I’ve just uploaded an overview document describing Sapiocracy.
You can find the PDF file by clicking here. (Updated 4/16/2016.)
To discuss, please join the forums (here) and post a message.
Today I’ve had an epiphany about a possible solution to a problem I’ve called “The Committee Problem.” How committees are performed technically doesn’t affect Sapiocracy’s function (as long as they do function), but having a clearly described candidate method makes the whole concept more digestable.
Rather than post the detail here, I’ve posted it to the forum here. Please click this link to read about it. I’m quite interested in feedback, so please join the forum if you’d like to discuss it.
EDIT: It turns out this new crowd-sourced committee solution appears to be optimal. Quite remarkable really. Read the Sapiocracy.pdf file in the header for more detailed information.
KUDOS to Hedgeless Horseman
Today, Hedgeless Horseman of ZeroHedge.com posted an encouraging article (“hedgeless_horseman’s Revolutionary Call to Arms“) with a list of things one can do to advance us all toward solving problems. While I applaud the ideas, I think I can add some clarity and adjust the way people think about it in the interests of causing meaningful change.
You should read the article, but briefly, Mr. Horseman suggests reading some very good books (most of which I’ve read) and doing some things that pressure the system in which we find ourselves disgusted. These are good things to do.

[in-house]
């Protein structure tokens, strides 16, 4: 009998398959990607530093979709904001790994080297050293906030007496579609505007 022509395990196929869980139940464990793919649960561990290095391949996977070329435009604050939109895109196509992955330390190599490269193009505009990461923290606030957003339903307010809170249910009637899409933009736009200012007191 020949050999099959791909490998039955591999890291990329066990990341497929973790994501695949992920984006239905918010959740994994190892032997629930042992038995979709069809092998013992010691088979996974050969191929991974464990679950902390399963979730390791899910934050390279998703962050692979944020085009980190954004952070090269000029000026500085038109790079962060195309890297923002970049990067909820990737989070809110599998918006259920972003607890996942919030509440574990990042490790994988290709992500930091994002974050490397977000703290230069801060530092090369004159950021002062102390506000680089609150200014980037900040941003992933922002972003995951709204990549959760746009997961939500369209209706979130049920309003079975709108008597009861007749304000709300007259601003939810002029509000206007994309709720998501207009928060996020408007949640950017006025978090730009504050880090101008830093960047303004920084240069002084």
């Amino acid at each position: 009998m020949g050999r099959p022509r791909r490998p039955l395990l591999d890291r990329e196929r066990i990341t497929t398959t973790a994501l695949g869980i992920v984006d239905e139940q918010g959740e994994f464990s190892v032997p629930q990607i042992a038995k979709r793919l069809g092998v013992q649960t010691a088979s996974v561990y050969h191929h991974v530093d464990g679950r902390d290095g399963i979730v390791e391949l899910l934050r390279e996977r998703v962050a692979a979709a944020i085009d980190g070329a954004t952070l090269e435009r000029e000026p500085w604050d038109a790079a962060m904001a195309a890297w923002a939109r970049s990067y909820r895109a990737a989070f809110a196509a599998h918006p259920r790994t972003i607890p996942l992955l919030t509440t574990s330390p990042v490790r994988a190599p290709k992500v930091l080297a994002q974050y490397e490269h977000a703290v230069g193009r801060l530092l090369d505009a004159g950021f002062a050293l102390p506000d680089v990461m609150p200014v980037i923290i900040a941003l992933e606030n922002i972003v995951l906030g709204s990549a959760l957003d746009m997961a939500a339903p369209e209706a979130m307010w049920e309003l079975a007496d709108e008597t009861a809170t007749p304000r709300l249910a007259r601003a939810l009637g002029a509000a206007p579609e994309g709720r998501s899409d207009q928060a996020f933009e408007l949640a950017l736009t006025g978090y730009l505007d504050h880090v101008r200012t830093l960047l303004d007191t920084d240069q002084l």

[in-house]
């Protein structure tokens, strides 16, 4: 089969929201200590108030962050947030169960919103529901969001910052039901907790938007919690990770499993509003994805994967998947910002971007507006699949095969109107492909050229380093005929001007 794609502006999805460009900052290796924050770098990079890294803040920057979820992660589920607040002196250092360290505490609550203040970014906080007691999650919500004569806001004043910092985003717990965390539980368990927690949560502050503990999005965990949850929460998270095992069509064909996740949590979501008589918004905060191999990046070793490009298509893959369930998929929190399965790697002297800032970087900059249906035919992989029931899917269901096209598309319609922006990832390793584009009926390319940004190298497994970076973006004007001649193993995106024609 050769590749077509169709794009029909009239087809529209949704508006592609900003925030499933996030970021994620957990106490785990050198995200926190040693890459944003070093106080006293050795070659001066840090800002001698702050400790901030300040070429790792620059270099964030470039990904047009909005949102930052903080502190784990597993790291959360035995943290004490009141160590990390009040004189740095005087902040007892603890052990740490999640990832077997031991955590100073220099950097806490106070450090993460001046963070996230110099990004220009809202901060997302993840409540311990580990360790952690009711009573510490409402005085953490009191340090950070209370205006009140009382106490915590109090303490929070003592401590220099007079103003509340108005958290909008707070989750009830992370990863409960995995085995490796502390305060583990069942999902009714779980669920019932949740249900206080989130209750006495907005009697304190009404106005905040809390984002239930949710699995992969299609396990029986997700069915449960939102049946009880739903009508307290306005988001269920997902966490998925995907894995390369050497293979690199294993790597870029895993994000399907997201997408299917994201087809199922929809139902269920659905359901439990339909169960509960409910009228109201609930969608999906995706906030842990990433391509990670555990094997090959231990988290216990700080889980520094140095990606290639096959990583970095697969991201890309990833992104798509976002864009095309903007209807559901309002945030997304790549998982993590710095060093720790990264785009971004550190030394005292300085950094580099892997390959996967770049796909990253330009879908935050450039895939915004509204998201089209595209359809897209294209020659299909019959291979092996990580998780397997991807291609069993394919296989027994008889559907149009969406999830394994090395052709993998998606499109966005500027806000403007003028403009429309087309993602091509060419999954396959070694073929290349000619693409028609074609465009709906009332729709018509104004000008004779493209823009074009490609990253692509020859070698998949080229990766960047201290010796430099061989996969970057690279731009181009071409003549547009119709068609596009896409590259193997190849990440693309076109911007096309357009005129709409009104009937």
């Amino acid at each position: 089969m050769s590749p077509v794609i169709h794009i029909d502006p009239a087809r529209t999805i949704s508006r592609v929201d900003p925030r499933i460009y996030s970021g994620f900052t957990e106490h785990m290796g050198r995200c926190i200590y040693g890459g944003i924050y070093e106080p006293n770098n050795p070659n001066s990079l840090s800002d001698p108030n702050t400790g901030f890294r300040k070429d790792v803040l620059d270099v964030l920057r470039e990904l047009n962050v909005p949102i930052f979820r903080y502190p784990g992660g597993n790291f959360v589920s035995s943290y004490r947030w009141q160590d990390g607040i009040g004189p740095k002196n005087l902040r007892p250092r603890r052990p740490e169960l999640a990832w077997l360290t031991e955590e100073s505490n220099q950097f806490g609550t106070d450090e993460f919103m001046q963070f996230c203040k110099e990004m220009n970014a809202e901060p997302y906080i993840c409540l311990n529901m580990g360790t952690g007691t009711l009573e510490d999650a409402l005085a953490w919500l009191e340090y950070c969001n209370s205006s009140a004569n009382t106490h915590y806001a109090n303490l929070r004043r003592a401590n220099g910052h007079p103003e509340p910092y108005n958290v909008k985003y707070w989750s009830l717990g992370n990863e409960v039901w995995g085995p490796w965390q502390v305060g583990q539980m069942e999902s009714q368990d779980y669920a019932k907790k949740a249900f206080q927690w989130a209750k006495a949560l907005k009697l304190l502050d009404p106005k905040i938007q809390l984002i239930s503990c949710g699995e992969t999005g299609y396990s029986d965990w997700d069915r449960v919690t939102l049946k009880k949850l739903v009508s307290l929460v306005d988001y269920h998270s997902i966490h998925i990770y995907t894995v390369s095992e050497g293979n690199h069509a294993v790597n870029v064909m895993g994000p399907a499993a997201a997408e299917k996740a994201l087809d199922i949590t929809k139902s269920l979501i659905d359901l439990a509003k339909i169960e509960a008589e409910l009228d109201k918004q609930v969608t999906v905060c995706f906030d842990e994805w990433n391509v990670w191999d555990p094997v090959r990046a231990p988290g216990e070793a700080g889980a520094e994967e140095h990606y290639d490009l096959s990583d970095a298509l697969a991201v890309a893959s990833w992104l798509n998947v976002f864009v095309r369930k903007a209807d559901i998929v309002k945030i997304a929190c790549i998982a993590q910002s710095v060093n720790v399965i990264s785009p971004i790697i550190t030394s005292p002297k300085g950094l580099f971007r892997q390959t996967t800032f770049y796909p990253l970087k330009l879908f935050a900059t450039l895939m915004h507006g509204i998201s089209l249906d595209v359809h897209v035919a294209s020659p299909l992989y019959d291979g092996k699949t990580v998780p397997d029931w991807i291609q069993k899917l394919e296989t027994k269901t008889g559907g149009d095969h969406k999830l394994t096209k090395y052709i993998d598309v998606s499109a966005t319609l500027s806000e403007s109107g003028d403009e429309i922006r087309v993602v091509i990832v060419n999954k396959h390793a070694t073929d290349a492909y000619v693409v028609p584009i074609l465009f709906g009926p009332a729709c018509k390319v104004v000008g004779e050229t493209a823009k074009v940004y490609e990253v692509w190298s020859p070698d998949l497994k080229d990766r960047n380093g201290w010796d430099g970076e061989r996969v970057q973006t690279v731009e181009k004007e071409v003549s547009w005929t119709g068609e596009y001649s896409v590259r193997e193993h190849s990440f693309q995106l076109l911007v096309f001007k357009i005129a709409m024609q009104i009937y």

Contrary to its title, the article isn’t really a call to arms per se. He’s not asking us to actually do anything that would change the system much – only things that would increase the public acuity and put pressure on the system. The things he’s asking will make it slightly more difficult for those in power to continue their corruption quite as successfully, but it doesn’t address the fundamental structural problems in the system. For example, it doesn’t address any way to prevent corruption in governmental systems.
Mr. Horseman said we should “Hold three fallacious posters accountable on www.zerohedge.com by citing their fallacy.” OK – I’ll bite.
Mr. Horseman, here is my response.
In meandering through the jungle of the interwebz (a series of tubes), one can clearly see that the din of commentary is chattering incessantly about what’s wrong with the world. Well meaning intelligent people write their opinions, offer their evidence and proclaim their suggestions.
I recently read A Radically Beneficial World: Automation, Technology and Creating Jobs for All: The Future Belongs to Work That Is Meaningful, the courageous book by Charles Hugh Smith about his solution with his very well made points, especially about the structure of implementing money. I highly recommend this book if you’re at all interested in novel thinking. It is a good set of thoughts. Although I think Mr. Smith has some great points and ideas, he presents his solution as a root solution that he believes will solve larger problems and I must disagree. He claims his system would solve the majority of problems he sees. I assert it would not.